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Making sense of Marfan syndrome

A recent report is shedding new light on Marfan syndrome, the disease that some people believe afflicted Abraham Lincoln.

Cold Spring Harbor Laboratory

In the July 15 issue of Genes & Development, Drs. Massimo Caputi, Raymond Kendzior Jr. and Karen Beemon of Johns Hopkins University report on their determination of a molecular mechanism of Marfan syndrome pathogenesis - a discovery that may end the decade-long debate over how this relatively common genetic disorder develops.

Originally characterized in 1896, Marfan syndrome is a heritable disorder of the connective tissue, which usually affects the skeletal, respiratory, cardiovascular, and ocular systems, and is commonly associated with tall stature and markedly long limbs. In 1991 scientists discovered that Marfan syndrome is caused by mutations in the fibrillin 1 (FBN1) gene.

Now, more than a decade later, Dr. Beemon and colleagues are lending new insight into the mechanism by which some mutations in the FBN1 gene result in Marfan syndrome.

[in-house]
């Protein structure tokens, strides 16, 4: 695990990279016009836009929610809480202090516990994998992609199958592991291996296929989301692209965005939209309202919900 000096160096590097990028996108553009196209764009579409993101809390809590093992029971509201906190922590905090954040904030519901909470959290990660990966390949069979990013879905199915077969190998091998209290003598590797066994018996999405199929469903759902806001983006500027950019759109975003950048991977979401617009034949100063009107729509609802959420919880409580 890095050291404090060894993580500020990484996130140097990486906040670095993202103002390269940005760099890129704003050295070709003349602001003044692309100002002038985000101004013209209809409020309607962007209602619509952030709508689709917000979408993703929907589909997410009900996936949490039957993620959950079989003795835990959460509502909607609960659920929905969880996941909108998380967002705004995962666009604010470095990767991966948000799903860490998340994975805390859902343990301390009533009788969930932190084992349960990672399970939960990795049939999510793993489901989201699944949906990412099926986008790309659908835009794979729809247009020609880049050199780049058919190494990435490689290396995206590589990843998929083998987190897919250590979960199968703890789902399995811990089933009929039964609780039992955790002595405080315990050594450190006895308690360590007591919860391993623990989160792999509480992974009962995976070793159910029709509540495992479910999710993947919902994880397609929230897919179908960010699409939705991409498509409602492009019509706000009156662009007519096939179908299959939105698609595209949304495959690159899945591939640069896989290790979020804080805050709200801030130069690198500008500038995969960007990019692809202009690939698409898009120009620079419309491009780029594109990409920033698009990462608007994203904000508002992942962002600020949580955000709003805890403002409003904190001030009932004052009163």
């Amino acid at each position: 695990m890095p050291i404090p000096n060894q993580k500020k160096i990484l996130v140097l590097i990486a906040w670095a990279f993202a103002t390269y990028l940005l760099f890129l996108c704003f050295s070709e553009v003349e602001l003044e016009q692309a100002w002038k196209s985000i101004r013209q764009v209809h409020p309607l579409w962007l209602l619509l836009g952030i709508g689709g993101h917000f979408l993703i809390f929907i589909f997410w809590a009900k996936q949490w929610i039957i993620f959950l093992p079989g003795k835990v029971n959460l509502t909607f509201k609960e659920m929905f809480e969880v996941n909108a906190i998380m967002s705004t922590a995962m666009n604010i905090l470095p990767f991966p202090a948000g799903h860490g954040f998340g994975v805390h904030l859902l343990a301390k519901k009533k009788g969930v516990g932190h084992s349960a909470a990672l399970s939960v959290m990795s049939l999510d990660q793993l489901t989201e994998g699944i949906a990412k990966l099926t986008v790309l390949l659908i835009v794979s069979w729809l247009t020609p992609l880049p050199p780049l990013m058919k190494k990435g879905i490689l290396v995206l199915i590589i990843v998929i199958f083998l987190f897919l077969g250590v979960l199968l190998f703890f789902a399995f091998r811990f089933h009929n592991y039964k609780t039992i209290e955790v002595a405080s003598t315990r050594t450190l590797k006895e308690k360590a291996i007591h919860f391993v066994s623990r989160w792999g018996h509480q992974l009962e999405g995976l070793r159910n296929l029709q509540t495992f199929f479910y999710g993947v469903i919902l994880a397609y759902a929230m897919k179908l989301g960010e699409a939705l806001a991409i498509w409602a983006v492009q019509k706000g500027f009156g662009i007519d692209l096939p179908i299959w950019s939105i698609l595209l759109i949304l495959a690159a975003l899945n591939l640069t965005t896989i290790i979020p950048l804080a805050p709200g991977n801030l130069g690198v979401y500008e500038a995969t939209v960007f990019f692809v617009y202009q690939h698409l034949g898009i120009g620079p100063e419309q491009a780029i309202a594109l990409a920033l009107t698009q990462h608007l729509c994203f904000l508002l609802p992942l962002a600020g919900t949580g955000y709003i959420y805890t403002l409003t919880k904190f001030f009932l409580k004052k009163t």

The FBN1 gene encodes the fibrillin protein, a component of the rod-like microfibrils that comprise the connective tissue. Mutations in the FBN1 gene that compromise fibrillin protein activity can, in turn, affect the integrity of the connective tissue and give rise to the symptoms associated with Marfan syndrome.

The FBN1 gene has 65 exons, or coding regions, that are separated by non-coding introns, which are removed from, or "spliced out of," the pre-mRNA transcript during nuclear processing. In the early 1990s, a Marfan syndrome patient was found to harbor a mutation in FBN1 exon 51 that causes the nuclear splicing machinery to skip exon 51 entirely. Skipping exon 51 is problematic, though, as exon 51-skipped fibrillin proteins have compromised function because the region encoded by exon 51 is critical for normal fibrillin protein activity.

Dr. Beemon and colleagues demonstrate that exon 51 skipping is the result of the disruption of an exonic splicing enhancer (ESE), a DNA sequence within the FBN1 gene that increases splicing efficiency. The scientists discovered that other types of mutations that also disrupt the ESE can cause exon 51 skipping. The authors therefore conclude that FBN1 exon 51 skipping is dependent upon the disruption of an ESE.

Ultimately, this work helps further our understanding of the pathogenesis of Marfan syndrome, and possibly some of the other human diseases associated with exon skipping.


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